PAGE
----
- Full IFRSs (as adopted in Australia)
- The IFRS for SMEs (as adopted in Australia)
- A regime of full IFRS recognition and measurement requirements and limited specified disclosures to be determined by the AASB, most likely to be consistent with the SME disclosures.
At the May 2008 IASB meeting, the IASB decided that a subsidiary of a full IFRS company should not be allowed to use the recognition and measurement principles in full IFRS but only make the disclosures required by IFRS for SMEs in their general purpose financial statements (see our May 2008 IASB meeting summary).
It will be interesting to see whether the IASB's decision changes the AASB's views as to whether this option will be permitted under the proposed differential reporting regime. As IFRS has wide application in Australia, it would seem reasonable that relief of this type should be afforded to entities across all sector types, even at the risk of non-compliance with IFRS for these entities.
In addition, the IASB's reference to 'general purpose financial statements' may offer another solution to this dilemma, although the AASB appears to view lodgement of financial statements as making them 'general purpose'.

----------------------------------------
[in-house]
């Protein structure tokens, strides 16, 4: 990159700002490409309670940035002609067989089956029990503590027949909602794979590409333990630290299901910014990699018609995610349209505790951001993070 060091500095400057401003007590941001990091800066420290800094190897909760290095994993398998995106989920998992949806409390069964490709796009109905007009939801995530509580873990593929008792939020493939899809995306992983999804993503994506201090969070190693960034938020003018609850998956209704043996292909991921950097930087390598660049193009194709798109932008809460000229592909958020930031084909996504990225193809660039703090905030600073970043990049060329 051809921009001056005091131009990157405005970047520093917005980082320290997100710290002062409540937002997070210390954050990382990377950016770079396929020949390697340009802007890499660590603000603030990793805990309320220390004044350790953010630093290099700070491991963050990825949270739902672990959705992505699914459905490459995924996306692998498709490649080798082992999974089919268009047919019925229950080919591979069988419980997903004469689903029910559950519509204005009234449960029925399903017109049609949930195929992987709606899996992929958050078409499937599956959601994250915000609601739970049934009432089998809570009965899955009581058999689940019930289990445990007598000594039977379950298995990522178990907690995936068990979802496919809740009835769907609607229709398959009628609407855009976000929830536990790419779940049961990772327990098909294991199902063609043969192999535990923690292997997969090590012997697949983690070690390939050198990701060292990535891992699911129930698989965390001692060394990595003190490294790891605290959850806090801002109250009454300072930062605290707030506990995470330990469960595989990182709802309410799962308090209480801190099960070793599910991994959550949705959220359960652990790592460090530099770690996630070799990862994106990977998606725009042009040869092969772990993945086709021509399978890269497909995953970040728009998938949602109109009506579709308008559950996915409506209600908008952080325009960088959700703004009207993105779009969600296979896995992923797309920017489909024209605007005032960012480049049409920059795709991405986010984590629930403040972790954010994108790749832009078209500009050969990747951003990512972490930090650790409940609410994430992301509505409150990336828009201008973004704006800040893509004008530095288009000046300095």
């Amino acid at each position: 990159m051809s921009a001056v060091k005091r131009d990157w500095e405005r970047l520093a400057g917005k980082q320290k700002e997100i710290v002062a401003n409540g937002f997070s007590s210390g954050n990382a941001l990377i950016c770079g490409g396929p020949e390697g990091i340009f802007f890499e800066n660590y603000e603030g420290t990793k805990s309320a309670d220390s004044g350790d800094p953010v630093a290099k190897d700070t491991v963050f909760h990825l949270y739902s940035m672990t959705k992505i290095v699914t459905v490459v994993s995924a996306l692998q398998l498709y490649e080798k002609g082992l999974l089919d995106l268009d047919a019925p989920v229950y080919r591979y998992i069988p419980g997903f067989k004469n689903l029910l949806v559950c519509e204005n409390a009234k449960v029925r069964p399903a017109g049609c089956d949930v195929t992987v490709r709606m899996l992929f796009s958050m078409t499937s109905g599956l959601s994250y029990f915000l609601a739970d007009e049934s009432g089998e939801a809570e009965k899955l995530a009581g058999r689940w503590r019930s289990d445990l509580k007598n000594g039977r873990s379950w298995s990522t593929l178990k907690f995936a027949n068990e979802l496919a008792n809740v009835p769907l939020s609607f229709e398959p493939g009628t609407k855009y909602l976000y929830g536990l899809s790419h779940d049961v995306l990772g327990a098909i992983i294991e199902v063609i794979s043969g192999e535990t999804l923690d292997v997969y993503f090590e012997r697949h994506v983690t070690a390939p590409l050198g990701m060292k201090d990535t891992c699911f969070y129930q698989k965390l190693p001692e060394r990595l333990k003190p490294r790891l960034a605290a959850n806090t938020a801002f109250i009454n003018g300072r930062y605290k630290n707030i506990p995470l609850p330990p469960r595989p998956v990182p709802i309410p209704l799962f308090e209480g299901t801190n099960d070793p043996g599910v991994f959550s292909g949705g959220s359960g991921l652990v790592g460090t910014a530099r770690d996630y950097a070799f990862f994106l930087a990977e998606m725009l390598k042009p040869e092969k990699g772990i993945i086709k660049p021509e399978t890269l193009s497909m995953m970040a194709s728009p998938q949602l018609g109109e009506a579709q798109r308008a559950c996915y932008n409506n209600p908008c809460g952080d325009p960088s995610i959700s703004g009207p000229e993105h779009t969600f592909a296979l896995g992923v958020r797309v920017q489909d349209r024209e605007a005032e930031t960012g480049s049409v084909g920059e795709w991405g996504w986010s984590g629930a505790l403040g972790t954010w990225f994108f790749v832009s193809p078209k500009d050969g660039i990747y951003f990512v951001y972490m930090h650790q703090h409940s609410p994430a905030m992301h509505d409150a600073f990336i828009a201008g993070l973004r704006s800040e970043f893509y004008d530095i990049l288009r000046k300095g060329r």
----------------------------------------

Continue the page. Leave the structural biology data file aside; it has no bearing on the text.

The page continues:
NFP public sector entities
Financial reporting by public sector entities is proposed to be split into two tiers.
Tier 1 would apply to financial reporting at the Federal, State and Territory levels and would require the application of full IFRSs (as adopted in Australia).
Tier 2 would consist of all other public sector entities (e.g. local governments) which would have the choice of applying one of the following:
- full IFRSs (as adopted in Australia)
- the IFRS for SMEs (as adopted in Australia)
- a regime of full IFRS recognition and measurement requirements and limited specified disclosures to be determined by the Board, most likely to be consistent with the SME disclosures.
The emerging financial reporting framework that is expected to apply when an Australian version of the IFRS for SMEs is evolving as a pragmatic and flexible system. In particular, avoiding 'public accountability' and size tests from the not-for-profit sector framework and aligning the choices across various categories of entities are excellent steps forward.